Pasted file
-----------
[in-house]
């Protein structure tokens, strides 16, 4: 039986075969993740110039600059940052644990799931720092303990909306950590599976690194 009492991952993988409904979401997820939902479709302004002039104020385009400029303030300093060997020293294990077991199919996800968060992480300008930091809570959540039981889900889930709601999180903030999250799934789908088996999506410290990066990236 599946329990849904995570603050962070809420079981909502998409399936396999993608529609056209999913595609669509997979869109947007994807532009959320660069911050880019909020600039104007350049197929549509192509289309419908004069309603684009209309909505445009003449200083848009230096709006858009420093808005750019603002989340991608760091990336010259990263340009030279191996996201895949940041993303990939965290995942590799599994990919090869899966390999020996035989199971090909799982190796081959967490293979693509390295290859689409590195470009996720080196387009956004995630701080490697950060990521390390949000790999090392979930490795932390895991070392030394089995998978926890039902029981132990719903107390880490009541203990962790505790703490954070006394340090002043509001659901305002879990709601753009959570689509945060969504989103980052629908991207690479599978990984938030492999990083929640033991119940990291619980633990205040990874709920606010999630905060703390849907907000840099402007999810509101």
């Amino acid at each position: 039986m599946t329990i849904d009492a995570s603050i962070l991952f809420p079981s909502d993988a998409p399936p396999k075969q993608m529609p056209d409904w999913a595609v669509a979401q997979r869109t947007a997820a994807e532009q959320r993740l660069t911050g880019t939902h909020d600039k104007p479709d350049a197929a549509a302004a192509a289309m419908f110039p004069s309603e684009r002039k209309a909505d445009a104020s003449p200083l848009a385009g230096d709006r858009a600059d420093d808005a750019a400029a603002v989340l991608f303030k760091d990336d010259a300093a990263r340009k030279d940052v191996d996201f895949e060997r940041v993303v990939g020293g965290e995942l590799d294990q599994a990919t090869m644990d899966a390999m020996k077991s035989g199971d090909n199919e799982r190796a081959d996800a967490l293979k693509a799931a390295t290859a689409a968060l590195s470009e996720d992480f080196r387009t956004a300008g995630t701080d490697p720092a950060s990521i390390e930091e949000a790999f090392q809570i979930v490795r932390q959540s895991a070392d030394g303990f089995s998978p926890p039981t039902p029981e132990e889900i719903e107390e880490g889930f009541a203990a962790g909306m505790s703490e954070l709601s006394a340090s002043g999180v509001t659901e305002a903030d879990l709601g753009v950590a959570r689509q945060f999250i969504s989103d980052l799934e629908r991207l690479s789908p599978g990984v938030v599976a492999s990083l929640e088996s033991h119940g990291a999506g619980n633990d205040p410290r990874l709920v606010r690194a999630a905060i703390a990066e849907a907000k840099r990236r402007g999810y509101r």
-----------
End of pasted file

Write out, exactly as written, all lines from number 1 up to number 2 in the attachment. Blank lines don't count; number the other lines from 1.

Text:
[in-house]
């Protein structure tokens, strides 16, 4: 039986075969993740110039600059940052644990799931720092303990909306950590599976690194 009492991952993988409904979401997820939902479709302004002039104020385009400029303030300093060997020293294990077991199919996800968060992480300008930091809570959540039981889900889930709601999180903030999250799934789908088996999506410290990066990236 599946329990849904995570603050962070809420079981909502998409399936396999993608529609056209999913595609669509997979869109947007994807532009959320660069911050880019909020600039104007350049197929549509192509289309419908004069309603684009209309909505445009003449200083848009230096709006858009420093808005750019603002989340991608760091990336010259990263340009030279191996996201895949940041993303990939965290995942590799599994990919090869899966390999020996035989199971090909799982190796081959967490293979693509390295290859689409590195470009996720080196387009956004995630701080490697950060990521390390949000790999090392979930490795932390895991070392030394089995998978926890039902029981132990719903107390880490009541203990962790505790703490954070006394340090002043509001659901305002879990709601753009959570689509945060969504989103980052629908991207690479599978990984938030492999990083929640033991119940990291619980633990205040990874709920606010999630905060703390849907907000840099402007999810509101």